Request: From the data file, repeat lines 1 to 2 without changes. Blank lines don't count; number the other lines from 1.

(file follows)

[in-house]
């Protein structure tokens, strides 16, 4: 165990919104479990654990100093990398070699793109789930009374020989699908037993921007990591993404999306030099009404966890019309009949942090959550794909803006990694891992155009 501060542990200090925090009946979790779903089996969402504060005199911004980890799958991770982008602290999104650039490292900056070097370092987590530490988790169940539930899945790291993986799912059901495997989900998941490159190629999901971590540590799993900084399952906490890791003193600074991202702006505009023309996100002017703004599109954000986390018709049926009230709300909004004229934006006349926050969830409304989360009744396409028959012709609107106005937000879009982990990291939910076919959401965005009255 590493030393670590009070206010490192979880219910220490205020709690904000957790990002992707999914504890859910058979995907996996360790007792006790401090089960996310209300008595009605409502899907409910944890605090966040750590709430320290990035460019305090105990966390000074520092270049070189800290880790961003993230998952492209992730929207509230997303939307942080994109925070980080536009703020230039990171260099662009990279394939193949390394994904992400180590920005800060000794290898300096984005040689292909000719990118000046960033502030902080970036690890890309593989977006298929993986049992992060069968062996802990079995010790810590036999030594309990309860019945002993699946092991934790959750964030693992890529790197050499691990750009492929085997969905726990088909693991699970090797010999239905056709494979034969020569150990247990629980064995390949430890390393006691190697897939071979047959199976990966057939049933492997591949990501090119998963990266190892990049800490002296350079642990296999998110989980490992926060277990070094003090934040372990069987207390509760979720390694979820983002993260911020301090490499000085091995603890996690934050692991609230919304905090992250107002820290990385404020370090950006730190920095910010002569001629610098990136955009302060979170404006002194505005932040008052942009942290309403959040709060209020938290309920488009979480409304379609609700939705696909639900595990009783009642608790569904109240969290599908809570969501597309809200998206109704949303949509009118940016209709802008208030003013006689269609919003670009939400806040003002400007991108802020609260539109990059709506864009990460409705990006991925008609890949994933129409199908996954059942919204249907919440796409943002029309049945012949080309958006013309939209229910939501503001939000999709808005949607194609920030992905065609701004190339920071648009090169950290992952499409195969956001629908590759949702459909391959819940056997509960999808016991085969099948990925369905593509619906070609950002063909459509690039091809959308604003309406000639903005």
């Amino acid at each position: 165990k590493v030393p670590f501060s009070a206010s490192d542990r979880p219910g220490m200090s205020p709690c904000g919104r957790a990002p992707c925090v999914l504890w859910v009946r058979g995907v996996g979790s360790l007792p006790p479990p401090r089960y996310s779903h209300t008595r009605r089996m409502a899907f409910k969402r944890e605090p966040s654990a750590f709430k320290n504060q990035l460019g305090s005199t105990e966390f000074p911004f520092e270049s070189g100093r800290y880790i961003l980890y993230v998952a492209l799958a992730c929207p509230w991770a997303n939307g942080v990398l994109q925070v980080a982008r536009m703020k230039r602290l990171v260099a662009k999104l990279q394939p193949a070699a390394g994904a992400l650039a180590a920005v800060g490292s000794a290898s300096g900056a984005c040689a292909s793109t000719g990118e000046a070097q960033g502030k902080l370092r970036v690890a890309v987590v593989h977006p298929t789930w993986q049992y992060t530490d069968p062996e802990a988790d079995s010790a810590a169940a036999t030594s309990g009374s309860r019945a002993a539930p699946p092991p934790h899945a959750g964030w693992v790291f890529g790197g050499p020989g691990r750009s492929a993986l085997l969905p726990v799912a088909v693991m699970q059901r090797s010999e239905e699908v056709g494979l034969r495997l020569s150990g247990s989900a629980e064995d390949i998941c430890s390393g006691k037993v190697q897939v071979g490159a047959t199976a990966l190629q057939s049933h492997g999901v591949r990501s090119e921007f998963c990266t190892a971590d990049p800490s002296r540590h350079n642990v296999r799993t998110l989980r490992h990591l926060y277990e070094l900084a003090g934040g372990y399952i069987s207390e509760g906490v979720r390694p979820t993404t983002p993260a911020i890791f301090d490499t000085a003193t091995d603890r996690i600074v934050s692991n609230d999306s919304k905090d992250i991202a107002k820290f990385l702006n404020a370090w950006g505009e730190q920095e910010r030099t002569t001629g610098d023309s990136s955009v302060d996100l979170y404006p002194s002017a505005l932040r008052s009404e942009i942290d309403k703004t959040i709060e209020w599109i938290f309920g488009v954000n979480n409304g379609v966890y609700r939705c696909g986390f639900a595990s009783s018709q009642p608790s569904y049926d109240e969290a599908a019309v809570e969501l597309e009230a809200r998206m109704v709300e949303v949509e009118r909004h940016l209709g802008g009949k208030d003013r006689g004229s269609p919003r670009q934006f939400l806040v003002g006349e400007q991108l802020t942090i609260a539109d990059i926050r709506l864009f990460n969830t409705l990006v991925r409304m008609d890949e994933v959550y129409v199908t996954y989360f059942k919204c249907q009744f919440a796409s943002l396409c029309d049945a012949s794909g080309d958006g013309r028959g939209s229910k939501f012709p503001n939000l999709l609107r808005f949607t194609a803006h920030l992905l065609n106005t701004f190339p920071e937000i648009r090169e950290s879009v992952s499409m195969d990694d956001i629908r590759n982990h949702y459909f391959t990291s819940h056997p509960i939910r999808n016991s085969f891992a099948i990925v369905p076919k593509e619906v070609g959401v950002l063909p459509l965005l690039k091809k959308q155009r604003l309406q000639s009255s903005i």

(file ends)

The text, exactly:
[in-house]
């Protein structure tokens, strides 16, 4: 165990919104479990654990100093990398070699793109789930009374020989699908037993921007990591993404999306030099009404966890019309009949942090959550794909803006990694891992155009 501060542990200090925090009946979790779903089996969402504060005199911004980890799958991770982008602290999104650039490292900056070097370092987590530490988790169940539930899945790291993986799912059901495997989900998941490159190629999901971590540590799993900084399952906490890791003193600074991202702006505009023309996100002017703004599109954000986390018709049926009230709300909004004229934006006349926050969830409304989360009744396409028959012709609107106005937000879009982990990291939910076919959401965005009255 590493030393670590009070206010490192979880219910220490205020709690904000957790990002992707999914504890859910058979995907996996360790007792006790401090089960996310209300008595009605409502899907409910944890605090966040750590709430320290990035460019305090105990966390000074520092270049070189800290880790961003993230998952492209992730929207509230997303939307942080994109925070980080536009703020230039990171260099662009990279394939193949390394994904992400180590920005800060000794290898300096984005040689292909000719990118000046960033502030902080970036690890890309593989977006298929993986049992992060069968062996802990079995010790810590036999030594309990309860019945002993699946092991934790959750964030693992890529790197050499691990750009492929085997969905726990088909693991699970090797010999239905056709494979034969020569150990247990629980064995390949430890390393006691190697897939071979047959199976990966057939049933492997591949990501090119998963990266190892990049800490002296350079642990296999998110989980490992926060277990070094003090934040372990069987207390509760979720390694979820983002993260911020301090490499000085091995603890996690934050692991609230919304905090992250107002820290990385404020370090950006730190920095910010002569001629610098990136955009302060979170404006002194505005932040008052942009942290309403959040709060209020938290309920488009979480409304379609609700939705696909639900595990009783009642608790569904109240969290599908809570969501597309809200998206109704949303949509009118940016209709802008208030003013006689269609919003670009939400806040003002400007991108802020609260539109990059709506864009990460409705990006991925008609890949994933129409199908996954059942919204249907919440796409943002029309049945012949080309958006013309939209229910939501503001939000999709808005949607194609920030992905065609701004190339920071648009090169950290992952499409195969956001629908590759949702459909391959819940056997509960999808016991085969099948990925369905593509619906070609950002063909459509690039091809959308604003309406000639903005």